The human body is capable of some pretty remarkable things. Tasks as simple as breathing or blinking our eyes can boggle the mind once you begin to consider the natural automation of it all, but that’s only scratching the surface of what our genetic makeups can do. For example: did you know that there’s a rare phenomenon where the fetal tissue of a twin can be absorbed by the other while inside of the mother’s uterus? This rare event, known as “Vanishing Twin Syndrome”, is a grim reality of child birth, and I’m not sure I would have pegged it for prime horror movie subject matter. Then again, I suppose that’s why I’m writing about movies rather than making them, because Cody Calahan and Adam Seybold’s LET HER OUT is both refreshingly bizarre and downright shocking.
The story follows Helen; a bike courier who suffers a traumatic accident. As she recovers, she begins to experience strange episodic-black outs, hallucinations, and night terrors-that lead her to discover that she has a tumor; a benign growth that is the remnants of a “vanishing twin” absorbed in utero. Over time, the tumor manifests itself as the dark and demented version of a stranger. As Helen’s emotional and psychological state begins to deteriorate further and further, she begins to act out in psychotic episodes that make her a danger not only to herself but to others as well. It’s a hell of a setup; one that leads LET HER OUT into a rarefied space in the modern horror scene. Lucky for us us, the film’s edgy concept is just the tip of the iceberg.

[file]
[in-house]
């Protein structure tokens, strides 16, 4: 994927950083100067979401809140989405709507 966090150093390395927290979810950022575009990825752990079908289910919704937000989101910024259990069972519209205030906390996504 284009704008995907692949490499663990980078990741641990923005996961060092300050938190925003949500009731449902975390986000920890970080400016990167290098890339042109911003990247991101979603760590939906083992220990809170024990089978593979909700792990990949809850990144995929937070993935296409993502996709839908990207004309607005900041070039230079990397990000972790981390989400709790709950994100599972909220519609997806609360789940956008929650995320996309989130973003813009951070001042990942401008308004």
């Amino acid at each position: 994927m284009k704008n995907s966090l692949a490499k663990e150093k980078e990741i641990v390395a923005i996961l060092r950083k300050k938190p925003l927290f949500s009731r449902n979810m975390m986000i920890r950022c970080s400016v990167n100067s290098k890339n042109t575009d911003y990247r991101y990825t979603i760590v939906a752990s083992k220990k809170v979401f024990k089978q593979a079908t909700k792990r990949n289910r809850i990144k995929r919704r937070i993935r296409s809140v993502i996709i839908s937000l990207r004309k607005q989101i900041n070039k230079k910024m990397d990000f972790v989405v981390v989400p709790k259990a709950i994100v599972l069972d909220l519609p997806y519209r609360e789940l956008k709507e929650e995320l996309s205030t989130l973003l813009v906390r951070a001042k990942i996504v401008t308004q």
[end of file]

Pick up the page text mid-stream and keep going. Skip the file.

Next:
Director of Photography, Jeff Maher, and Writer/Director Cody Calahan deserve massive credit for some of the visuals here. Shots are excellently framed and exude a vibrant style that far exceed, what I assume was, a less-than-optimum budget. The same can be said for the cast. I’ve been watching Black Fawn Films for several years now, and the trio of Alanna LeVierge, Nina Kiri, and Adam Christie deliver performances that set a new standard for the Canadian production team. I found myself completely immersed not only in the universe of LET HER OUT, but the lives of those who reside in it as well. That’s no easy task. Couple that with some outrageously effective FX work and a climax that left my jaw sitting in my lap, and we have ourselves a genuine sleeper hit of 2016.
Every year around festival season you hear various publications (like this one) deliver one grandiose claim after the other about films that rarely live up to the hype, so I’ll try my best to avoid that here. Instead, I’ll leave you with my own simple, yet apt, summation: LET HER OUT is original, well shot, pretty gross, and super fucking entertaining. If it’s in your area for a screening, buy a ticket. When it hits home video down the road, buy a copy. Best believe I’m buying a shirt or a print or something if they become available.
Yeah… it’s like that.
Let Her Out premieres at the London FrightFest on August 25th.
Let Her Out [Review]